Often I get questions from moms asking how to get their kids to respect them. I hear the anguish in their voice as they talk about the disobedience, the yelling, the consequence, and then more yelling. I absolutely can relate. I’ve been there too many times myself wishing things had not gotten so out of control. Wondering what I could have done differently.
After all, in the heat of the moment, what’s a mother to do?
Let’s take a moment and unpack a typical scenario so you can think of how to respond rather than react.
Sam comes in from school with plans to go hang out with his friends. Mom was in the basement earlier today and noticed that it was a mess. Sam had promised to clean it if some of his buddies could come hang out last Friday night. Friends came, but the basement now looked as if a tornado had blown through.
How do you respond when Sam comes through the door saying, “Hi, Mom. Practice was canceled today. I’m heading over to Bobby’s for a few hours.”
“You aren’t going anywhere, son, until you clean the basement!”
“Sounds like fun. Just be home in time for dinner.”
“I know you enjoy spending time with your friends. I think we could use to talk before you leave. Why don’t you run your books up to your room and I’ll make us some hot chocolate.
Some of you are laughing at the responses because you can already pick out your own.
If you would respond similar to Scenario 1, you are like most parents. You are already upset before Sam even walks in the door. This response is one of a need for control. When we have uncontrolled anger and a need to control a given situation, it means that our identity is tied up in something else. In the scenario with Sam, could it be the need for full, absolute obedience from our kids at all times? Could it be the need to have a perfectly clean house? Could it be a need to have our kids always follow through in whatever they commit to? Is it perfectionism–perfect kids + perfect house = perfect mom?
Hmm…something to think about.
If you are the Scenario 2 mom, you probably have a “I just want my kids to be happy” attitude. If I don’t rock the boat, all will be calm. Maybe you’ve already cleaned up the basement because Sam wouldn’t clean it as well as you do anyway. After all you’re just glad he has such good friends. My question to you is, “How does Sam learn to keep his commitments? Is Sam learning that someone will always clean up after him? What will that mean for his future wife? ” Now a question about you, “Is your identity wrapped up in allowing your kids to have a ‘perfect’ childhood. Are you modeling boundaries which will make them stronger adults?”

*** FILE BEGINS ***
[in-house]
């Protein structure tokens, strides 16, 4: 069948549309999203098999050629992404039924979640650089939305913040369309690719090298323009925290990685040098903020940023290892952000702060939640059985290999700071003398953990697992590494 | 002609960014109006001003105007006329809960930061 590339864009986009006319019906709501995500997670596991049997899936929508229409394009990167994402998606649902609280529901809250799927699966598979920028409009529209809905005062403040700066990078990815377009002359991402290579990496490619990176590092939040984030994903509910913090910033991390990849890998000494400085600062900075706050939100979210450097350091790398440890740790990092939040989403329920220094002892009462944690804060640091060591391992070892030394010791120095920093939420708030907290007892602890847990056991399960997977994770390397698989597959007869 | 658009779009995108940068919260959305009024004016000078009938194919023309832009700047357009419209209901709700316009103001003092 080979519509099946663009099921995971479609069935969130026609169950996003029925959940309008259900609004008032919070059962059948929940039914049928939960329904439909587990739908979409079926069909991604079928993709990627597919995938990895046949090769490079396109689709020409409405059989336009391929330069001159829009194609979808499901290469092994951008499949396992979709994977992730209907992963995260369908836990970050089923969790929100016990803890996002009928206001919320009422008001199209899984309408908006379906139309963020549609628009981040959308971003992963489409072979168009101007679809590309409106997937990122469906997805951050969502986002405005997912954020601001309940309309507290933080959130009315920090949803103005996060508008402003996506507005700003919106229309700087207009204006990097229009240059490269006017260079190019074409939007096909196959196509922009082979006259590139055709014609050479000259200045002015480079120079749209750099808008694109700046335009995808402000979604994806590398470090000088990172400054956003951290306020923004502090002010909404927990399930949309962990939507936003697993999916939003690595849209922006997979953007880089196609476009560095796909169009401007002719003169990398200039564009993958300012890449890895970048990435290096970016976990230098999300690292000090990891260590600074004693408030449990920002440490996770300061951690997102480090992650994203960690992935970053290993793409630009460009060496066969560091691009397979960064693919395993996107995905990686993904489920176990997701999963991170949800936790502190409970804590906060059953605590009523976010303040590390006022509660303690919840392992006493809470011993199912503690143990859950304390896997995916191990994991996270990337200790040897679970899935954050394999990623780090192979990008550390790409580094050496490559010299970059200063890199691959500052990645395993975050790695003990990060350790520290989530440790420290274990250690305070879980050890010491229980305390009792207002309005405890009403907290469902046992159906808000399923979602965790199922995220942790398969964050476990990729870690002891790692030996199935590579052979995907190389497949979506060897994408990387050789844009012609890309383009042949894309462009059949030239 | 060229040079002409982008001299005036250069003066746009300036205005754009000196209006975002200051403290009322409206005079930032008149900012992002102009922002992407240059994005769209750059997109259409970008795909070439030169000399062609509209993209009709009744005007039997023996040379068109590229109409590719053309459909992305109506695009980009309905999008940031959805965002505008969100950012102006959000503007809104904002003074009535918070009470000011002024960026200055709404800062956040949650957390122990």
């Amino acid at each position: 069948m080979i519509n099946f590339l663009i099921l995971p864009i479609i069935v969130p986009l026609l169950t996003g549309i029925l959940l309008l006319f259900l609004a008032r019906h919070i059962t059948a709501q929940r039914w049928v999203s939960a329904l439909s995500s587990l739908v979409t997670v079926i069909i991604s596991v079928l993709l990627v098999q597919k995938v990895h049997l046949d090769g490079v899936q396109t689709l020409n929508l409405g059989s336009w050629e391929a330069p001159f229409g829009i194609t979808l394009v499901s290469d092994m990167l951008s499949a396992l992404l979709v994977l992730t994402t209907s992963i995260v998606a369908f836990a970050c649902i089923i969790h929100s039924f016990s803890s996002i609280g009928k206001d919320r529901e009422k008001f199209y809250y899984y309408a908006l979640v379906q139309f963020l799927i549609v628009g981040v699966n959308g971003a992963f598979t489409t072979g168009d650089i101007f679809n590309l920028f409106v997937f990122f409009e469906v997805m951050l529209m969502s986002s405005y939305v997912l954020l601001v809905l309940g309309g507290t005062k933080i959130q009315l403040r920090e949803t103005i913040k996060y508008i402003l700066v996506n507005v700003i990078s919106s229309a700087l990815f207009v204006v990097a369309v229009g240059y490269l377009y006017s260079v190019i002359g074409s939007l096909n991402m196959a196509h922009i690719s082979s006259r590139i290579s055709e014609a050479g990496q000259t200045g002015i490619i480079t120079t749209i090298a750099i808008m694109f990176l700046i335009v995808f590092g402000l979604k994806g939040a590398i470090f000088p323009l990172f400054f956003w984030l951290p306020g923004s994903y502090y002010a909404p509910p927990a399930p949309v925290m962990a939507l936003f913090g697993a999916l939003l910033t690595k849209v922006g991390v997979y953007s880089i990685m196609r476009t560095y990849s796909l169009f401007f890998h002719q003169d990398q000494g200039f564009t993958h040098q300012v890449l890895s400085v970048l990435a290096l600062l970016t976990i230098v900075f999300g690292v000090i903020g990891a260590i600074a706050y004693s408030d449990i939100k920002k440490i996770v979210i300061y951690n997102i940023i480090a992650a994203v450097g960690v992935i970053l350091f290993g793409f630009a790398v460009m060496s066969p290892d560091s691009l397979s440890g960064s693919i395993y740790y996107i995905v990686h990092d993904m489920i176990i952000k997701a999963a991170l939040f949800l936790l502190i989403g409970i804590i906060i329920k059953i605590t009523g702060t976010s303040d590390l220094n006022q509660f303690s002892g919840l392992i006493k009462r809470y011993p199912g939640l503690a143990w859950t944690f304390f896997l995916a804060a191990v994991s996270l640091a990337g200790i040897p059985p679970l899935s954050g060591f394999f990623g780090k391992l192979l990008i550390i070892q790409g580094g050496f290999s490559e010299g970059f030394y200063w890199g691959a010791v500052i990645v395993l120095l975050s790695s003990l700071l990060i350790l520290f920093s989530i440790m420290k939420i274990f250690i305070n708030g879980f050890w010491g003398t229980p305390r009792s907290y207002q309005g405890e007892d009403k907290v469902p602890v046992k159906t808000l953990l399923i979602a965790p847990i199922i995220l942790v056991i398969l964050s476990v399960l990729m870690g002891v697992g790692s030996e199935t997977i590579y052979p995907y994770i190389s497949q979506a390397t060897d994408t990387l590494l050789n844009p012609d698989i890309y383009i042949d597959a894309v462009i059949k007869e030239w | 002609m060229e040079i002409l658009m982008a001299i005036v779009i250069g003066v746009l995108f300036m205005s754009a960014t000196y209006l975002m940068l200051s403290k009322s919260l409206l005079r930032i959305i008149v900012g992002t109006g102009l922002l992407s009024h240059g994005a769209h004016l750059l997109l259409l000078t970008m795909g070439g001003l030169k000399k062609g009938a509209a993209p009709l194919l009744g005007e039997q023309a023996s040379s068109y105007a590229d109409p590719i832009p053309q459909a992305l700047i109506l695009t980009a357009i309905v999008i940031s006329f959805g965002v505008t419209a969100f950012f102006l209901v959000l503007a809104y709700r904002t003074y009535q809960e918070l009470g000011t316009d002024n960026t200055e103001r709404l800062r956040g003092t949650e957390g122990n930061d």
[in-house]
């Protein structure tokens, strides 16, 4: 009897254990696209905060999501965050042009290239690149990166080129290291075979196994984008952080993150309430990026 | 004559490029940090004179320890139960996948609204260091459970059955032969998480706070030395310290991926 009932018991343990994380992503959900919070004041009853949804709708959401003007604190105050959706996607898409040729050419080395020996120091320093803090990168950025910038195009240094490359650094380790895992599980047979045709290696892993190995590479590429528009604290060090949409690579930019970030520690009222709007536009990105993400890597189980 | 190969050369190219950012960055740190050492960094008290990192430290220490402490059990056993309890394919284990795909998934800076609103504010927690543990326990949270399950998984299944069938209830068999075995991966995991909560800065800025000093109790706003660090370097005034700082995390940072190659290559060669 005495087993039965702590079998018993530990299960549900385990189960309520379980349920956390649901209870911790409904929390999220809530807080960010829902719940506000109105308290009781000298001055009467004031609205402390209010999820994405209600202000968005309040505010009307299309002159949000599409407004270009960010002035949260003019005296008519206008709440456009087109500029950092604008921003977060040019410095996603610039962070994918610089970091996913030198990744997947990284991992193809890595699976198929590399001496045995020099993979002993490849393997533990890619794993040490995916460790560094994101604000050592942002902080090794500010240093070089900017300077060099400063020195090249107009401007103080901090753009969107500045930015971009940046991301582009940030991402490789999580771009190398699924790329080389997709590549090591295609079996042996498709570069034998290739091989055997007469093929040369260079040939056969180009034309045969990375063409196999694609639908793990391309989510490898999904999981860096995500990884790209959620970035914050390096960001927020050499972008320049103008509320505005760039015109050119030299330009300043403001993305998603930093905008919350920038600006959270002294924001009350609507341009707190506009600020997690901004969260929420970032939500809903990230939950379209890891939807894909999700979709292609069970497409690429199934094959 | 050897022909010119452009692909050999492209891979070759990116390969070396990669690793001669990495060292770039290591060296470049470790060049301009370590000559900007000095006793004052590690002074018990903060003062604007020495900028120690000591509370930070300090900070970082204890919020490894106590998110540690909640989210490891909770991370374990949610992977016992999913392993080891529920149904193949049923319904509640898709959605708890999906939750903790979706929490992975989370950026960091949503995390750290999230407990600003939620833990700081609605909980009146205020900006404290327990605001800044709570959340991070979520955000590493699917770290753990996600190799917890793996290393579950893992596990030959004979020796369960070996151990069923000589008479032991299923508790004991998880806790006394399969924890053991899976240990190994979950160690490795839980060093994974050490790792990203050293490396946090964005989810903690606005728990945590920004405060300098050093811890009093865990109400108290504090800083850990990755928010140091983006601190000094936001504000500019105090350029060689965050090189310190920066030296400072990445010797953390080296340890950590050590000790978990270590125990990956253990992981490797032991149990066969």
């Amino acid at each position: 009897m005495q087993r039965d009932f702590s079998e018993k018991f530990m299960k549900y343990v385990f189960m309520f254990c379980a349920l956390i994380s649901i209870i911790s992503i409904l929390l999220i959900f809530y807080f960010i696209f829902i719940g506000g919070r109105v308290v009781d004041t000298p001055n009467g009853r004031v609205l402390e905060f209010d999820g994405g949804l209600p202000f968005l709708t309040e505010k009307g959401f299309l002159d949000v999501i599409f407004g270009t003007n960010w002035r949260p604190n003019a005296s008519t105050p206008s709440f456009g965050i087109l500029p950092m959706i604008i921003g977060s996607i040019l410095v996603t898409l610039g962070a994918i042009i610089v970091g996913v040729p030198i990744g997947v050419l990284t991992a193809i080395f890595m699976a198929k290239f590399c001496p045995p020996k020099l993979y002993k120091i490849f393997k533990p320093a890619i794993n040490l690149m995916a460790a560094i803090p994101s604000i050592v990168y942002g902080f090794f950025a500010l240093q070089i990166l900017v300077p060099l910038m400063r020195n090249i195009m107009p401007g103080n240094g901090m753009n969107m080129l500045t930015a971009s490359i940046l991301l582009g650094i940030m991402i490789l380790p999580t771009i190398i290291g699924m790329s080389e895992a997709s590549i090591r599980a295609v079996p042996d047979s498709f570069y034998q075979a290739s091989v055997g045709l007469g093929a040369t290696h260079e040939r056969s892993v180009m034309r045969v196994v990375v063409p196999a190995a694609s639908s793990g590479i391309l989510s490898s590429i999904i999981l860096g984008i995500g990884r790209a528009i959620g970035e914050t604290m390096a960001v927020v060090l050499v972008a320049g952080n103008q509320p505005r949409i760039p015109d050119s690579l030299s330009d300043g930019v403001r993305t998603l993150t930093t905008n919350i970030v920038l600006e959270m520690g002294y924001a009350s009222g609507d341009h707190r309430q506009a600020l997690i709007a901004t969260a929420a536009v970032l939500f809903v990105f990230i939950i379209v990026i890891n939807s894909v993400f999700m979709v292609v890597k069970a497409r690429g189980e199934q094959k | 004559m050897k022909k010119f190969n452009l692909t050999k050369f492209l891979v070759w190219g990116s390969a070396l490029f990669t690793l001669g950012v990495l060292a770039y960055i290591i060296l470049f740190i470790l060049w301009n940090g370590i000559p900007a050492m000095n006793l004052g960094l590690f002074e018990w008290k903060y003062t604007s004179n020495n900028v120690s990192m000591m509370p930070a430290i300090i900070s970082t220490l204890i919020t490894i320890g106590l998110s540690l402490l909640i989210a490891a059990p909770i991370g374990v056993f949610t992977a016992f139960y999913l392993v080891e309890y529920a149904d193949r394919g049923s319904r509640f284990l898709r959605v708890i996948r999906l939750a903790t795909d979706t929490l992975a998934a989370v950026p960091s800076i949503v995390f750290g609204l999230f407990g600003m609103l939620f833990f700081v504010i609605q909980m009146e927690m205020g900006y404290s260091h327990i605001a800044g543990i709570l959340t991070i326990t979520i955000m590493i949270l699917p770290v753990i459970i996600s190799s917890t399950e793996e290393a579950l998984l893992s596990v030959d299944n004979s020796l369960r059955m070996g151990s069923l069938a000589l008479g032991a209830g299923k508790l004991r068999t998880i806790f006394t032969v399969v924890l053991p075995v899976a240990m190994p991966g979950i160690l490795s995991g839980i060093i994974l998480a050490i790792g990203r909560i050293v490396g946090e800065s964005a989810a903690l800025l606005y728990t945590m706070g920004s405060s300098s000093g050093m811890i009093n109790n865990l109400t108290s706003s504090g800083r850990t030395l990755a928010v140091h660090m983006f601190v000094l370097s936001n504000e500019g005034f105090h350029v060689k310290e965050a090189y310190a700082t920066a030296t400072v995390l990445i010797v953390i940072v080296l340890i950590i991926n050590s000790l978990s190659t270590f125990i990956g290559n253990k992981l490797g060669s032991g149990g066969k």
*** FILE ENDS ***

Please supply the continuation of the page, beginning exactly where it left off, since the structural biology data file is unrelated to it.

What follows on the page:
Typically when I mention Scenario 3, the first response is, “How can I be calm enough to respond that way?”
Now, mind you, I am not saying that your job is to be your child’s best friend. But if you are like most parents, you want a healthy relationship with your kid that will last a lifetime. I’m suggesting that the best way to teach our kids respect is to be respectful in our responses to them teaching them to own what is theirs to own. By responding in that manner we will help our kids feel respected and in turn they will learn to respect us. If we are secure in who we are as parents, and our identity is based on our relationship with God and not wrapped up in something else, then we can calmly work out a win-win scenario for both us and our child.
Let’s take Scenario 3 to the next step. Now I’m fully aware that it won’t always result in the same calmness that it will show up in print, but I am suggesting that if you choose your words carefully and instill a sense of affection toward your teen, tempers are less likely to escalate and respect can be achieved.
Scenario 3 continued
“I love a good cup of hot chocolate! Thanks for giving me an excuse for making it. I love spending one-on-one time with you. So you and Bobby are planning to hang out this afternoon. What do you think you’ll do?”
Then your job is to listen–really listen. Ask questions. Show interest. Let Sam know that you realize how important Bobby’s friendship is to him.
“I know that you are planning to spend time with Bobby, but I have a problem I need to solve. (Notice it is your problem and not Sam’s. Wording is everything.) You had your friends over on Friday night and if I remember right, you agreed to clean up when they left. Is that right?”
Again, listen to his response. If he whines and complains that you don’t want him to go. Just listen and don’t react. When he’s through then it is time to calmly reply.
“You know that it is important to say what you mean, mean what you say, and keep your commitments don’t you? I would really like you to keep your commitment about cleaning up the basement. I allowed you to have your friends over and I need to know when you are going to fulfill your end of the agreement.”
Here’s where you remain calm and listen to his ideas of when he will clean the basement. Negotiate if you want to. Give him an “I need to have it finished by ________ time” that is within reason if necessary if it comes to that.
But respect Sam enough to let him be part of the “when” for the cleanup.
When kids see that we respect them by not trying to control the situation, and respect ourselves as parents in holding them accountable rather than letting them off the hook, maturity and respect will blossom.
Let your conversation be always full of grace, seasoned with salt, that you may know how to answer everyone.
Dare you to check to see if you are trying to demand respect with your teens. If so, is there something your identity is tied to that might be impacting the respect that you want?
I’d love to hear your thoughts on this topic. Message me and we’ll chat.
“Let go…and let God,”
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